Victoria (fictitious name) insisted that she had a bulge in her belly. It was the first days of December 2022 and the girl, then 13 years old, kept repeating it. She also said that her body was ugly and that she disgusted him. She ate less and less. “We covered the bathroom mirrors with towels, because she would look at herself and come out crying,” recalls her father. After a few weeks, she started saying that she didn’t want to go to class, that her stomach or head hurt. Then came the sleepless nights, self-harm, and suicidal thoughts. Months without her parents knowing what was happening and in which she did not count anything. In April, after several visits to the hospital, she was admitted to a mental health center, where she stayed for a month. She came in with symptoms of depression and anxiety and the beginning of anorexia nervosa. Little by little, she managed to give voice to something that she had been suffering in silence since October: two students from her class had sexually assaulted her in the bathrooms of the institute, Cardenal Herrera Oria from Madrid, and a few others had been doing her since primary school. bullying.
The family thought that by telling what was happening, the institute would identify the aggressors ―the girl knows who they are―, would sanction them and protect their daughter. The father met several times with management for this purpose. “You have to do something”, he begged them in one of the meetings. The protocol against bullying was activated, which is still open, but the center claims to find no evidence of bullying. María José Fernández, president of the Madrid Association Against Bullying (Amacae), indicates that this is the “usual trend” in many schools and institutes in the region, public, subsidized and private. “It’s fighting against a concrete wall that you can’t knock down,” she criticizes. And it is the same situation in which dozens of kids find themselves, like Irene and Cristina (both fictitious names to protect their identity), aged 13 and 17 respectively, and with whose families this newspaper has also spoken.
“Go off topic”
The first thing Victoria recounted, while still hospitalized, was the bullying. “At first she only managed to say the word, nothing more. If she tried to explain it she would get nervous and tremble. She was already taking antidepressants and anxiolytics, ”the father says by phone, who asks not to be identified to preserve the privacy of him and his daughter. As the days went by, they found out the magnitude of the problem: since sixth grade – he went to the school adjacent to the institute – other boys and girls insulted him, threw sticks and balls at him, stole his books, broke his material or pushed and hit (she used to say at home that bruises were sports injuries). “They shouted that she was a moron, a fool, mentally ill, that she was useless and that she was ugly. The tutor told me that things happened in class and that he punished the children, but he didn’t tell us what things. My daughter got so bad that everything that was an assault I saw as normal. When she entered class, they told her: ‘The dead woman has arrived,’ says her father.
The family learned of these details in April ―Victoria was hospitalized and had not been able to go to class since the beginning of January―, and as soon as she found out about them, the father showed up at the institute and asked that they open the bullying protocol. They opened it, and on May 11, barely four weeks later and, according to the minutes of the institute, to which this newspaper has had access, the center considered that “there were not enough indications (of harassment) for the moment or They were not conclusive.” There is just over a week left until the end of the academic year. “From the beginning they have done nothing. They go off topic or minimize it. The protocol, in theory, is still open, but the director told me that he can’t do anything else, that it has gone to higher levels, ”explains the father.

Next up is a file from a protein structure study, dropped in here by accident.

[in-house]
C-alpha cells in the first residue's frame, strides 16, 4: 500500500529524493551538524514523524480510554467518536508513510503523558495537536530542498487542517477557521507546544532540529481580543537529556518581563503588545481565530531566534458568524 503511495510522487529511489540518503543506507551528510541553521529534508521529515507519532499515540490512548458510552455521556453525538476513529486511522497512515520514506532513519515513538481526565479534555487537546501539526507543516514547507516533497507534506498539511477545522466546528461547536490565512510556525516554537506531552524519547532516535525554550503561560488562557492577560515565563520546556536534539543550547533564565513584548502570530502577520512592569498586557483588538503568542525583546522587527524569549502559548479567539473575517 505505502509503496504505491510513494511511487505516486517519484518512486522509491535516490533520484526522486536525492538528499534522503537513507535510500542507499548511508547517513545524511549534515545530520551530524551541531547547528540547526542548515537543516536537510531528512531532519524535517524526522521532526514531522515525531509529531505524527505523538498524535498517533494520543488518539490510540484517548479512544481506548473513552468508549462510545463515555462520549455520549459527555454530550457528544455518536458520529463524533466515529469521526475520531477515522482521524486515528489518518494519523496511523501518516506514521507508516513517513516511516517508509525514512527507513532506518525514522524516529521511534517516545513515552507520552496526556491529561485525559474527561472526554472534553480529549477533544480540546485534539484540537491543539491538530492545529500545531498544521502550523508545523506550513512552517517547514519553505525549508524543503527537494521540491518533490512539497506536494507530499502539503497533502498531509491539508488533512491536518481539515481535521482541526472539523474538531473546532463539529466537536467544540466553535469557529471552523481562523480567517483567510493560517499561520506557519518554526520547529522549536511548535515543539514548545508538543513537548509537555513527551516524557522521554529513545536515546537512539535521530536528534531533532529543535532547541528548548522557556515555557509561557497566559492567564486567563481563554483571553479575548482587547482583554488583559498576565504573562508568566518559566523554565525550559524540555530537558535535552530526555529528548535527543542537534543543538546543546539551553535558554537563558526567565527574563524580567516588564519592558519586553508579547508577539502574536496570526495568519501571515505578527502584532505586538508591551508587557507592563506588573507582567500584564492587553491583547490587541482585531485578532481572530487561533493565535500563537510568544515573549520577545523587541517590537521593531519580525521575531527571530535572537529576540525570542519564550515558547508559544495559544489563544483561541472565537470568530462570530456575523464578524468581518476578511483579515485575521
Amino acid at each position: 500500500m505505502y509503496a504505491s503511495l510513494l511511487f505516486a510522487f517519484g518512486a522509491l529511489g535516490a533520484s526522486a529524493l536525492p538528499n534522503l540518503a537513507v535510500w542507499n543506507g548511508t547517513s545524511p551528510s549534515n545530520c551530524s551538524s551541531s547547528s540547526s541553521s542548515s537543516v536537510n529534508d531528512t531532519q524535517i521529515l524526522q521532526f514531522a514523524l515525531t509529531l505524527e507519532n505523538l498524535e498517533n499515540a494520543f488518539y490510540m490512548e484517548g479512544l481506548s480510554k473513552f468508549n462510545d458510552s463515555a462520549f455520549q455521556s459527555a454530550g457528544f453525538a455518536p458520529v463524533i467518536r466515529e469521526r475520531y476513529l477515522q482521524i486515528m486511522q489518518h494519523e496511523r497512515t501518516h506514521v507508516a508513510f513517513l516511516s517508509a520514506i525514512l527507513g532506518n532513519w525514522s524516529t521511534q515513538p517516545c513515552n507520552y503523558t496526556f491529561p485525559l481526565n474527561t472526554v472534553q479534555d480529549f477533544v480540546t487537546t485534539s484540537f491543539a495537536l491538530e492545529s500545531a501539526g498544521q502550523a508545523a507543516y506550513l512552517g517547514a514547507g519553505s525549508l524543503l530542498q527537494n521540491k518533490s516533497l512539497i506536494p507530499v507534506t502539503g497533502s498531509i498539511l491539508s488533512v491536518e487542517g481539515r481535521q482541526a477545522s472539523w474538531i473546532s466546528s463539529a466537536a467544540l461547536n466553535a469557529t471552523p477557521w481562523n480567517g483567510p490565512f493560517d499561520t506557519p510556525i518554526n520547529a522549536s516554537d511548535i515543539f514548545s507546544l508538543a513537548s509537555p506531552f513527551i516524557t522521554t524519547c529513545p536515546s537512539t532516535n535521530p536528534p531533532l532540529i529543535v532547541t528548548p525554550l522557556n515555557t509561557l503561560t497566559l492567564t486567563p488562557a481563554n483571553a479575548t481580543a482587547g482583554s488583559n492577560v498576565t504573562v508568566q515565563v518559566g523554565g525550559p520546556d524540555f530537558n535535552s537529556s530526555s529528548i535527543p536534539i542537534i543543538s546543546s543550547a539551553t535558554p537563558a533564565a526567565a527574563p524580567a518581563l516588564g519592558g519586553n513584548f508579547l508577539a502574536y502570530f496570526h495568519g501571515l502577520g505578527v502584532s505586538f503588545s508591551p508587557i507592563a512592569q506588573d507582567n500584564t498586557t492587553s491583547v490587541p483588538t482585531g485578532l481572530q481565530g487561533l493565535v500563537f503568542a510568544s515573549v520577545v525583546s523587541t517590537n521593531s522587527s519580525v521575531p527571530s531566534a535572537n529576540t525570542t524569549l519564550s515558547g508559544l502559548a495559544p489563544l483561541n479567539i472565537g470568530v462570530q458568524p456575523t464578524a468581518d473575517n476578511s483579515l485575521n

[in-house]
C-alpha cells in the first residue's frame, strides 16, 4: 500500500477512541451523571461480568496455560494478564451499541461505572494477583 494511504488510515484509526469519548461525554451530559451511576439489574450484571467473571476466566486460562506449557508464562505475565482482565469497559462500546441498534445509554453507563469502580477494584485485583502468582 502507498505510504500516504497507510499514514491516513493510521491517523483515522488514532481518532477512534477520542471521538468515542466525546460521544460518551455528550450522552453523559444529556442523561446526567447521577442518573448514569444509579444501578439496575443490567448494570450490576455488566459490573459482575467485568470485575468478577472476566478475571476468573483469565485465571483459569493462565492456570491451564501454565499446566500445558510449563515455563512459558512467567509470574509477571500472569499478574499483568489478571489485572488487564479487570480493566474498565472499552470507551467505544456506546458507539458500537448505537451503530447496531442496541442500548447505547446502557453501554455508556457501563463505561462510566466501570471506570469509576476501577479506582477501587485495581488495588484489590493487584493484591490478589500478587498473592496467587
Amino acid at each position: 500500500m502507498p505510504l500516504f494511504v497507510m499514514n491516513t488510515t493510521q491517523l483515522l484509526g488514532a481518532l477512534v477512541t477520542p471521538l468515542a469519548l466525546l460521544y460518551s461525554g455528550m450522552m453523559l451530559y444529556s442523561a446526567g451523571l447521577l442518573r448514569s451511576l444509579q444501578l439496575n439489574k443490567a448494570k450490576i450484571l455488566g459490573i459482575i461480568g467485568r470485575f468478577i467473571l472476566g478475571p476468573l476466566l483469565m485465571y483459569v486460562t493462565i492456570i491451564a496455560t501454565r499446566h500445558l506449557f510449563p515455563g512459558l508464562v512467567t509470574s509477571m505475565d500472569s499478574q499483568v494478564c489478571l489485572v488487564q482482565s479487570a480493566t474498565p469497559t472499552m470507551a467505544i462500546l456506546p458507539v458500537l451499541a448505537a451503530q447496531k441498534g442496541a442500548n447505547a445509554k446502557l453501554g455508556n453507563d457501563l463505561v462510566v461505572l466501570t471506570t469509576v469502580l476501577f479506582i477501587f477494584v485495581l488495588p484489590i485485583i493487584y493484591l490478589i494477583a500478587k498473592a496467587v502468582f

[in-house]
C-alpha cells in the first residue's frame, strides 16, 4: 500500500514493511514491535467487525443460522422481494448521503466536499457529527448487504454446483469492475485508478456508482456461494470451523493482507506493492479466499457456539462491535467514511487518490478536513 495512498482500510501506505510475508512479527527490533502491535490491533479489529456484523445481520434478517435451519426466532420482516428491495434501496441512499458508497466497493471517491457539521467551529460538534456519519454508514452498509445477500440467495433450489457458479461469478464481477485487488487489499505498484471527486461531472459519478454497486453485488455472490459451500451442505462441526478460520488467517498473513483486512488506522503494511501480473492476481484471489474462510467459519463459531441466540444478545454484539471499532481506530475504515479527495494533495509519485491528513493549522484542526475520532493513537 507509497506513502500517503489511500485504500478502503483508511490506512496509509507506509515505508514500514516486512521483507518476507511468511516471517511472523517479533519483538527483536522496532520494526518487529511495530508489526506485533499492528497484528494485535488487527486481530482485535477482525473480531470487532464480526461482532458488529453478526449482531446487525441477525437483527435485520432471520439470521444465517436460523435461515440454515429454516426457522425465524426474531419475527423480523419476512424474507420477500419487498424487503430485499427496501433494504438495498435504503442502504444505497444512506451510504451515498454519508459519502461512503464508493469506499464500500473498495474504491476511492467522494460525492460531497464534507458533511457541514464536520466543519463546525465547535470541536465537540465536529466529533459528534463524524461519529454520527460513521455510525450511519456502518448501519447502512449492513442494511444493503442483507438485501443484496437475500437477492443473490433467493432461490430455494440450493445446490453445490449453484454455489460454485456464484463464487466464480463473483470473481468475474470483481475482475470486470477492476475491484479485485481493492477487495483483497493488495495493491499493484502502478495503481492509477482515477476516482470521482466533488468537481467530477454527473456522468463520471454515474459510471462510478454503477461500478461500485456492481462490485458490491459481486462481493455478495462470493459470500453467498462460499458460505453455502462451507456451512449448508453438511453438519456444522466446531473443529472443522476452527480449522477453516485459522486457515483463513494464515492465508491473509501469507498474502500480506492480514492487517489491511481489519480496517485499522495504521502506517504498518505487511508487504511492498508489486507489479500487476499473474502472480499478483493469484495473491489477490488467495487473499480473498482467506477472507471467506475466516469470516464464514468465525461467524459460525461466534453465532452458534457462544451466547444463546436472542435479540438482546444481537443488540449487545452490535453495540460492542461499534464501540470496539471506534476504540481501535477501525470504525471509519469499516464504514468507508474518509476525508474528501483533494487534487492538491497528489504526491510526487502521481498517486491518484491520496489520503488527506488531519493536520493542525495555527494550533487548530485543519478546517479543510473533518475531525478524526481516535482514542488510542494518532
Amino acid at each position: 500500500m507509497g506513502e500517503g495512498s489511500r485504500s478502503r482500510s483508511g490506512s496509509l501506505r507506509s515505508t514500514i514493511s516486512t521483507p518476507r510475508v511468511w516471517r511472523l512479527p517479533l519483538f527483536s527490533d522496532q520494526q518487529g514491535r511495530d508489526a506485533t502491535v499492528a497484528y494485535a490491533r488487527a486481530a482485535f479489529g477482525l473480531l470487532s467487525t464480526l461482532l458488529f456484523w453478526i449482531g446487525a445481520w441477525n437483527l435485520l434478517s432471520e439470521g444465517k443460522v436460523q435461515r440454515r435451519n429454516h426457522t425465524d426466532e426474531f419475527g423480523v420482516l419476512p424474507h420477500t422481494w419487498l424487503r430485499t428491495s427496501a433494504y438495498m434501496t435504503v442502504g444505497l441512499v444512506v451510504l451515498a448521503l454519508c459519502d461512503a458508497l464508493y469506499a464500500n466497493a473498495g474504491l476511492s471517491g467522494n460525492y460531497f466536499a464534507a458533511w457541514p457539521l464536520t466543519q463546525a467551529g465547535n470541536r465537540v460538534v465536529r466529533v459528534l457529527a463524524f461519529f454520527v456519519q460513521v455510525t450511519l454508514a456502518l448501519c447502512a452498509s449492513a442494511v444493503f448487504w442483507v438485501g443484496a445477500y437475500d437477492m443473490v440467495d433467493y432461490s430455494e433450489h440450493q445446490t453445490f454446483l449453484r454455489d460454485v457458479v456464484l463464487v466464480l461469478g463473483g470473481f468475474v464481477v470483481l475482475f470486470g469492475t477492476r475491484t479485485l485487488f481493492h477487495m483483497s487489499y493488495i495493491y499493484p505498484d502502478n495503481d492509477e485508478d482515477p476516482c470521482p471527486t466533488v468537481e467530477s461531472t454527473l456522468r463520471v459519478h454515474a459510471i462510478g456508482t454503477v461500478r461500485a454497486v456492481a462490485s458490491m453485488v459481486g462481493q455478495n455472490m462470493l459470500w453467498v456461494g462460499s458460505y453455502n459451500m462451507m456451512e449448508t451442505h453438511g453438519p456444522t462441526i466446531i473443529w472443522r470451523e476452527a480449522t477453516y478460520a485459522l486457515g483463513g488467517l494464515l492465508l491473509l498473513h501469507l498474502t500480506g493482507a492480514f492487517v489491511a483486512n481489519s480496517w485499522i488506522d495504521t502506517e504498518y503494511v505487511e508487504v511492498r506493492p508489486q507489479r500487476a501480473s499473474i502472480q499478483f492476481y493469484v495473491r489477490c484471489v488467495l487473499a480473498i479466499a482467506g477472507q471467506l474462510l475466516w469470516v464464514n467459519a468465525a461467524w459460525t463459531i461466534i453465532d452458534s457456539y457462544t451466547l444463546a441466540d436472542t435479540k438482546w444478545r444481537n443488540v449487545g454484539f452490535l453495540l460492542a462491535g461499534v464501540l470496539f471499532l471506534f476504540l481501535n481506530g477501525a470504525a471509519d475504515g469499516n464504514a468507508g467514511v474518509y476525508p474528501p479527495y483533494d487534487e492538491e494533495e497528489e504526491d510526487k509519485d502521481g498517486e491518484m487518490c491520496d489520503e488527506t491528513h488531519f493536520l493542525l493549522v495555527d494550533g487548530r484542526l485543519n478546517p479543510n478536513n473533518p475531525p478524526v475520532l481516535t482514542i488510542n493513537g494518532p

What affects the most is what happens closer. To not miss anything, subscribe.
So, in mid-May, Victoria spoke for the first time about the sexual assault with a friend, on WhatsApp. On October 13, at recess time, the girl was in one of the bathrooms in the center, when two classmates entered. One of her turned him around and grabbed her arm, holding her still, while the other lifted her sweater and bra, and lowered her legs. leggings and underwear. Both groped her breasts and genitals, while laughing. When finished, they threw him to the ground and left laughing. Days later, under the threat of attacking him again, the kids coerced him into sending them nude photos. Victoria, frightened, did it. The family filed a complaint and alerted, again, the center.
“The complaints are the same in all families: that the school does nothing. And the Administration leaves them totally defenseless”, criticizes Fernández by phone. It is a recurring criticism: the protocols do not work. When this protocol is activated ―approved in November 2016 under the presidency of Cristina Cifuentes (PP)―, two “impartial” teachers who have not taught the harassed student or students, have to meet with those involved, teachers and families to write a report. For Teresa Jusdado, head of education at UGT Madrid, there are three problems in the community: a shortage of personnel, overcrowded classrooms and a lack of time. “All of this prevents individualized attention, as is required in these cases. The ideal would be to practice prevention and detect it as soon as possible, but teachers and families often find out when bullying has grown like a ball, ”she points out.